Effective GDPR enforcement. Over the past year, approximately 150,000 GDPR-related complaints were filed in the EU, resulting in numerous enforcement actions and decisions. In Luxembourg, the CNPD has selected around 30 organizations for investigation and is in the process of assessing their compliance with the obligation to appoint a DPO. Furthermore, the CNPD has conducted several on-site inspections, in particular in order to assess video surveillance practices. Supervisory authorities in other EU Member States have already handed down decisions related to GDPR compliance, including the imposition by ICO of significant fines (more than €100 million) on British Airways and Marriott for significant data breaches. In France, the CNIL fined Google more than €50 million for failure to obtain consent and lack of transparency in its targeted advertising practices.
Brexit. On 14 November 2018, the draft Withdrawal Agreement on the UK's exit from the EU, along with a draft Political Declaration on the future of the UKEU relationship, was published. The Withdrawal Agreement provides that, at the end of the transition period (December 2020), the UK must continue to apply the EU data protection rules until the EU has established, by way of a formal adequacy decision, that the UK's personal data protection regime provides safeguards which are «essentially equivalent» to those in the EU. The Withdrawal Agreement has been rejected by the UK Parliament, meaning a hard Brexit is possible, in which case the abovementioned formal adequacy decision will have to be adopted as soon as possible after the effective exit date in order to ensure protection for personal data flows between the EU/EEA and the UK.
2. Outsourcing in the Luxembourg financial sector: new EBA Guidelines
On 25 February 2019, the European Banking Authority (EBA) released revised Guidelines on Outsourcing Arrangements («the new Guidelines»). The new Guidelines revise and replace both the current guidelines on outsourcing arrangements which date back to 2006 and the 2017 EBA guidelines on the use of cloud service providers by financial institutions. The new Guidelines have a broader scope of application and apply to credit institutions, investment firms subject to the Capital Requirements Directive, and payment and electronic money institutions (collectively referred to as «Institutions»).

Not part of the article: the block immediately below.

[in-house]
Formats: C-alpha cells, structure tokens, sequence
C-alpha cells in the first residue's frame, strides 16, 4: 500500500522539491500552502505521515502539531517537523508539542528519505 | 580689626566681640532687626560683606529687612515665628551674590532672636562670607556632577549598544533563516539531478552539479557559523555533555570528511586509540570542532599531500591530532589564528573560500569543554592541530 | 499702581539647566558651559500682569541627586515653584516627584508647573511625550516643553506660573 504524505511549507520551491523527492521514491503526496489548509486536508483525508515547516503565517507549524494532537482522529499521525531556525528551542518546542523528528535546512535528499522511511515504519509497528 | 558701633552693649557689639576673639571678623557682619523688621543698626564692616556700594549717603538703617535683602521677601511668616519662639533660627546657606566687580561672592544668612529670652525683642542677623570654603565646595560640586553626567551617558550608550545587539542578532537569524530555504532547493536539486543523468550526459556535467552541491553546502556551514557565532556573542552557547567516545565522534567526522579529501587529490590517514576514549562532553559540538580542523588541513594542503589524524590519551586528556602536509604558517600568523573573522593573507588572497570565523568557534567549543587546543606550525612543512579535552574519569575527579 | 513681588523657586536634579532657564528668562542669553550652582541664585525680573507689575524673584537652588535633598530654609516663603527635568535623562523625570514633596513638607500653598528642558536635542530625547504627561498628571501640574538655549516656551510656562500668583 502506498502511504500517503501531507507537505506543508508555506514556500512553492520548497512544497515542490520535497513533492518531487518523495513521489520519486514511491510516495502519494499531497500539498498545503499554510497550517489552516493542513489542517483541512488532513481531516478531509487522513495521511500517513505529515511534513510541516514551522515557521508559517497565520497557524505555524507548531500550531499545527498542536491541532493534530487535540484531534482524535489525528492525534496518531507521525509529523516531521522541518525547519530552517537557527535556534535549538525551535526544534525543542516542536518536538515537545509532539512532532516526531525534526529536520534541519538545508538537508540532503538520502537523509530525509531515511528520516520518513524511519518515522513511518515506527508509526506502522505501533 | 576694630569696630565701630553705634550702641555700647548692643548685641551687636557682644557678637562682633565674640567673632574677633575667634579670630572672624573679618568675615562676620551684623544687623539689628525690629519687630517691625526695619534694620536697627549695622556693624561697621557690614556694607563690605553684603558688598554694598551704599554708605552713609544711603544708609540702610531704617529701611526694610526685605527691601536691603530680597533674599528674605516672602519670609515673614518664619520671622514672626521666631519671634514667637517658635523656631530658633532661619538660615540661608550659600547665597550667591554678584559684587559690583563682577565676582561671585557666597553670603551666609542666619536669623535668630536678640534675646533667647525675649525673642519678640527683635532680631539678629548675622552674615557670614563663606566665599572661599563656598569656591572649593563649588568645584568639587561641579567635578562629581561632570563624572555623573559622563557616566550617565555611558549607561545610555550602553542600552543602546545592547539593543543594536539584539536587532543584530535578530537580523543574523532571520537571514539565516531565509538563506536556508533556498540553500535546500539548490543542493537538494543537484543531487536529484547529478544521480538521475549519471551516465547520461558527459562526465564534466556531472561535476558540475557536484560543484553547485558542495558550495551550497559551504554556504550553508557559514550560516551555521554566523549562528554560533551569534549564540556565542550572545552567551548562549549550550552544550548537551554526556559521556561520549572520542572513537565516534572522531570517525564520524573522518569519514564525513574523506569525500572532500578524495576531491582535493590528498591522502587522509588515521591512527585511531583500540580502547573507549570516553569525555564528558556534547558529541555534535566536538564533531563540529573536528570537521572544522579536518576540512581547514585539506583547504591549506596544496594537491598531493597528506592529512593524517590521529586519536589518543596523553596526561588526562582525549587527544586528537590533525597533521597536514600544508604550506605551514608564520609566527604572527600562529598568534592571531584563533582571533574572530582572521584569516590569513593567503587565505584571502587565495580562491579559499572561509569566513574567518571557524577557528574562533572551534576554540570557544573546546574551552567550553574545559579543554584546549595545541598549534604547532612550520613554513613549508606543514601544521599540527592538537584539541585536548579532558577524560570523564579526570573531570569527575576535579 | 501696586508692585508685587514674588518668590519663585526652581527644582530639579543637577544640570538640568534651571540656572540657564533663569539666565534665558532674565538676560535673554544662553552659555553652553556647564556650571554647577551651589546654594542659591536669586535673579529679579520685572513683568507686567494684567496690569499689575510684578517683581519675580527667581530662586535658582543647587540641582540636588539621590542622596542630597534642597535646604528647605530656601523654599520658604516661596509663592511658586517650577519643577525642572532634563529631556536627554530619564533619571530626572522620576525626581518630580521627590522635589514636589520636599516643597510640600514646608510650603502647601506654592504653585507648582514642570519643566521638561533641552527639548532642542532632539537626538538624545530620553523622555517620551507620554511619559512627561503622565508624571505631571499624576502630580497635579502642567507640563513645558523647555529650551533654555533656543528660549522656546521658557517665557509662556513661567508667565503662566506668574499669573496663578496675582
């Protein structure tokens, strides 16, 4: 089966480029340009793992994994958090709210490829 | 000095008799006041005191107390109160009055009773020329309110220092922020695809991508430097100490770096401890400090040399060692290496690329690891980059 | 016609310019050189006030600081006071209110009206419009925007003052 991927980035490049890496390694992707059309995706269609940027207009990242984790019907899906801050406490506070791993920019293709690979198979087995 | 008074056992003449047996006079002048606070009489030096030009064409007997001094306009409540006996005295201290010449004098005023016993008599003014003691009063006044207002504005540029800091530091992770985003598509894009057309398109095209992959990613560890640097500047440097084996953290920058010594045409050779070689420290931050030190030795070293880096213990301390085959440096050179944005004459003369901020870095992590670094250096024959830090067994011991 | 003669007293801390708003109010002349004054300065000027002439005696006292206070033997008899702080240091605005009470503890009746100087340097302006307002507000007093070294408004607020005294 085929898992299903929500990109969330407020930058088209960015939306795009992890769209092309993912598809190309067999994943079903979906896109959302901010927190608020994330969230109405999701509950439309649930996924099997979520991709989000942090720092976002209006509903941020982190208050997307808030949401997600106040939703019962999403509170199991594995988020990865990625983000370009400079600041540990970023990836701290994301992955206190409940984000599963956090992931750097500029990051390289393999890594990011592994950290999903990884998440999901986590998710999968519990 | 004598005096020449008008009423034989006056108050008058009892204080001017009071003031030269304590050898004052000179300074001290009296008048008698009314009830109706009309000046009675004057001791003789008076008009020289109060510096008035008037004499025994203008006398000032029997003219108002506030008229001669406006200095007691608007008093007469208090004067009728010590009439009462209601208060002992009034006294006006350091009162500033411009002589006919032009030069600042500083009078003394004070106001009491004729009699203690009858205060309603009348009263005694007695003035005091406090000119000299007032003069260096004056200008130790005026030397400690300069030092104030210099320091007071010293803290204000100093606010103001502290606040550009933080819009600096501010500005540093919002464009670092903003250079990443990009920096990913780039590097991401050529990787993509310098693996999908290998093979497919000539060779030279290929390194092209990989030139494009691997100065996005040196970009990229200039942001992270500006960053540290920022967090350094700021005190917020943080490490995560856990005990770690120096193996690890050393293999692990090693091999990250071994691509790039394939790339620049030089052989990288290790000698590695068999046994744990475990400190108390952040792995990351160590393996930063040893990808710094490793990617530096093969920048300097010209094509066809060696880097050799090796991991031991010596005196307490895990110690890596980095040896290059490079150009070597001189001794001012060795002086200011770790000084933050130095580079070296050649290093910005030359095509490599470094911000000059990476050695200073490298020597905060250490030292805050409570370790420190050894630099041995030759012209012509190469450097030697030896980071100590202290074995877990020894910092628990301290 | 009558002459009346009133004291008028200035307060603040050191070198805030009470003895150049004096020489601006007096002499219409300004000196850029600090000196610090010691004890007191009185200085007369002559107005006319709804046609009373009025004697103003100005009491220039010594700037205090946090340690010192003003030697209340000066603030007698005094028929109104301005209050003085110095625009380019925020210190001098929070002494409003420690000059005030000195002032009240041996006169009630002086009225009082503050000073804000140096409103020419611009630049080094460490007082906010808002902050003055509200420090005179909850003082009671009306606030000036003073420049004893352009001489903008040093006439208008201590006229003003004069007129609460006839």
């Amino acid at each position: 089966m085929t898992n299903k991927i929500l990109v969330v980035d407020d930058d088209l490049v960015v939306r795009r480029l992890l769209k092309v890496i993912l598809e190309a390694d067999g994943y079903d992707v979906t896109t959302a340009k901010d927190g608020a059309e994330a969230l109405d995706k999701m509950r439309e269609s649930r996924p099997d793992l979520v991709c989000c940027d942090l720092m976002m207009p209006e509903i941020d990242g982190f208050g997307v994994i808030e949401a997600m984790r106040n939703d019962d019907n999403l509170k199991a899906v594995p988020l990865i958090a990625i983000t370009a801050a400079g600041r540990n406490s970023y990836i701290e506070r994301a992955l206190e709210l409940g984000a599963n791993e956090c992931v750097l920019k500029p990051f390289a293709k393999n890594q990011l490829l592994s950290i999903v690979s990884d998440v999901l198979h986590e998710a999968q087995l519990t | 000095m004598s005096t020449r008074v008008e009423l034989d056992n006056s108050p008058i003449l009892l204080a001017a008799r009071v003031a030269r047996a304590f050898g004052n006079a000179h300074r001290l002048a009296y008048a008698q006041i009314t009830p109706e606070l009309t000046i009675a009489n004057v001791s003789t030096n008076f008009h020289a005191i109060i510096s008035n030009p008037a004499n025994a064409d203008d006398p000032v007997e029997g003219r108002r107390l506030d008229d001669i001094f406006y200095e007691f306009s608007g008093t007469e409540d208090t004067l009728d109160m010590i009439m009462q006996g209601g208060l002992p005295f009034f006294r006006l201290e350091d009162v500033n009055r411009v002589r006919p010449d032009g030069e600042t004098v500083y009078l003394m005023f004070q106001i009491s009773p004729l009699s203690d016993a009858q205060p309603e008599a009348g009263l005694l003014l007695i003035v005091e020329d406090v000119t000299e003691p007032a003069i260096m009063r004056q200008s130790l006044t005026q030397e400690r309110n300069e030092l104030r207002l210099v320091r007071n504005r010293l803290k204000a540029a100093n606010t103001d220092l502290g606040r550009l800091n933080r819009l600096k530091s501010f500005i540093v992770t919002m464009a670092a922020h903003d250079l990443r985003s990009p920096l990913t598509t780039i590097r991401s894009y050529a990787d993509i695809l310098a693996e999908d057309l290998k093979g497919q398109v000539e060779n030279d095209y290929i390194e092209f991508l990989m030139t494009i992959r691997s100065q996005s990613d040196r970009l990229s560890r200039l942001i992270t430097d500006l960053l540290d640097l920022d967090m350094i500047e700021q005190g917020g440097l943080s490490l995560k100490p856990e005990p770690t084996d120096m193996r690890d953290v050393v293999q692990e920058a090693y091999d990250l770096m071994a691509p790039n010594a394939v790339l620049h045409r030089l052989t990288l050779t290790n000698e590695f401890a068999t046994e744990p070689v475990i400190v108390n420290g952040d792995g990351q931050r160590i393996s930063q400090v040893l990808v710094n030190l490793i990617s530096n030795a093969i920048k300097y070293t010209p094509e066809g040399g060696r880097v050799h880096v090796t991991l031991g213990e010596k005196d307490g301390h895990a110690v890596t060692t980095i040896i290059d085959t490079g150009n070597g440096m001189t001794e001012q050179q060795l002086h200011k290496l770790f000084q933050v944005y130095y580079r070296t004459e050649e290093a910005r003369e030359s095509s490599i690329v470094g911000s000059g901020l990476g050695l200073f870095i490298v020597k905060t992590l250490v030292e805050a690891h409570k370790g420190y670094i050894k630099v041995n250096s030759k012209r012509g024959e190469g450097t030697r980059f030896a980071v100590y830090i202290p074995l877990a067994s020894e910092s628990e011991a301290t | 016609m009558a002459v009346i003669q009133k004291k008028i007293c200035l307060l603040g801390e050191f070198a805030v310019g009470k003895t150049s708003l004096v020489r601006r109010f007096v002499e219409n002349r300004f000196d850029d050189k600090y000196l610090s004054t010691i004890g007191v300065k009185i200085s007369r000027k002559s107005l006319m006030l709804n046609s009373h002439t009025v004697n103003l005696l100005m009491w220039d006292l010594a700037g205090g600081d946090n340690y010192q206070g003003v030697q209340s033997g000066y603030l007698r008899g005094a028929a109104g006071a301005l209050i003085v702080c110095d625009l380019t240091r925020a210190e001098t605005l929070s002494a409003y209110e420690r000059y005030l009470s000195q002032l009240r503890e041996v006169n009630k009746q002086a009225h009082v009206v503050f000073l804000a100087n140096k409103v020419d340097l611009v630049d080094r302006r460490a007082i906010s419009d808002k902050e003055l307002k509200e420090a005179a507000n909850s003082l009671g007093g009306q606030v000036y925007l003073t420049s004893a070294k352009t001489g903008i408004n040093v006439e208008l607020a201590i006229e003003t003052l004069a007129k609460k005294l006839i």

Furthermore, the new Guidelines substantially increase the governance and risk assessment requirements compared to both the current EBA guidelines and the Luxembourg financial sector outsourcing framework. Institutions must ensure compliance with the new Guidelines, which require that outsourcing contracts be updated, in order to include an extensive list of compulsory clauses, by (i) 30 September 2019, for any outsourcing arrangement entered into, reviewed or amended on or after the date of application as well as any existing cloud infrastructure-based outsourcing arrangements, or (ii) 31 December 2021, for pre-existing non-cloud-based outsourcing arrangements. In practice, this means that internal processes must be adapted by 30 September 2019 and financial institutions should be careful when amending or adopting new outsourcing arrangements that are subject to the 30 September 2019 deadline. All cloud-based arrangements (including existing ones) should be assessed as soon as possible.
The new Guidelines also underscore the importance of the proportionality principle, meaning they are to be applied in a manner appropriate to the institution's size and internal organization, the nature, scope and complexity of its activities and the outsourced functions (risks arising from the outsourcing, critical nature or importance of the outsourced function, the potential impact on continuity, etc.).
The CSSF is in the process of implementing the new Guidelines and already has amended Circular 17/654 to abolish the authorization requirement for non-material cloud-based outsourcing arrangements. Material cloud-based outsourcing arrangements remain subject to an authorization request. The details of both material and non-material cloud-based outsourcing arrangements must be recorded in a special register.
3. Payment services: full implementation of open banking